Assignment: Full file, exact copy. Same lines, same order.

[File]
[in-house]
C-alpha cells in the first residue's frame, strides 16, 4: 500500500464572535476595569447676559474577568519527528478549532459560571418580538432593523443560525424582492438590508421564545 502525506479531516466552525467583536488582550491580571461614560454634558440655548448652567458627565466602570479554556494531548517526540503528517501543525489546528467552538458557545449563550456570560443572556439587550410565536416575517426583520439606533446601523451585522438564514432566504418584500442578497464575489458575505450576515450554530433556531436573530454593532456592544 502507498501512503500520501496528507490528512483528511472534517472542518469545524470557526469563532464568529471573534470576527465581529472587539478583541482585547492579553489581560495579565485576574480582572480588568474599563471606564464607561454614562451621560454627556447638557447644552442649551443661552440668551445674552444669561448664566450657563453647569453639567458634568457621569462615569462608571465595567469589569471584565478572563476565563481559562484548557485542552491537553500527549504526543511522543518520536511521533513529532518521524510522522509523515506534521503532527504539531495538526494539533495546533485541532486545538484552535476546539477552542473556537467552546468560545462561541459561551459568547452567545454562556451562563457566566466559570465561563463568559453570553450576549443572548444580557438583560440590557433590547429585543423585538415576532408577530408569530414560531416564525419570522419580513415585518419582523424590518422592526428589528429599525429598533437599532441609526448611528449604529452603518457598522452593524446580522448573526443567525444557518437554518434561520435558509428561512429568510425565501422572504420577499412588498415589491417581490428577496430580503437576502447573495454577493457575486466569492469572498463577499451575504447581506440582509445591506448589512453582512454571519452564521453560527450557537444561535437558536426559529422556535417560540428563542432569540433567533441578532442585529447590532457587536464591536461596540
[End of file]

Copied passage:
[in-house]
C-alpha cells in the first residue's frame, strides 16, 4: 500500500464572535476595569447676559474577568519527528478549532459560571418580538432593523443560525424582492438590508421564545 502525506479531516466552525467583536488582550491580571461614560454634558440655548448652567458627565466602570479554556494531548517526540503528517501543525489546528467552538458557545449563550456570560443572556439587550410565536416575517426583520439606533446601523451585522438564514432566504418584500442578497464575489458575505450576515450554530433556531436573530454593532456592544 502507498501512503500520501496528507490528512483528511472534517472542518469545524470557526469563532464568529471573534470576527465581529472587539478583541482585547492579553489581560495579565485576574480582572480588568474599563471606564464607561454614562451621560454627556447638557447644552442649551443661552440668551445674552444669561448664566450657563453647569453639567458634568457621569462615569462608571465595567469589569471584565478572563476565563481559562484548557485542552491537553500527549504526543511522543518520536511521533513529532518521524510522522509523515506534521503532527504539531495538526494539533495546533485541532486545538484552535476546539477552542473556537467552546468560545462561541459561551459568547452567545454562556451562563457566566466559570465561563463568559453570553450576549443572548444580557438583560440590557433590547429585543423585538415576532408577530408569530414560531416564525419570522419580513415585518419582523424590518422592526428589528429599525429598533437599532441609526448611528449604529452603518457598522452593524446580522448573526443567525444557518437554518434561520435558509428561512429568510425565501422572504420577499412588498415589491417581490428577496430580503437576502447573495454577493457575486466569492469572498463577499451575504447581506440582509445591506448589512453582512454571519452564521453560527450557537444561535437558536426559529422556535417560540428563542432569540433567533441578532442585529447590532457587536464591536461596540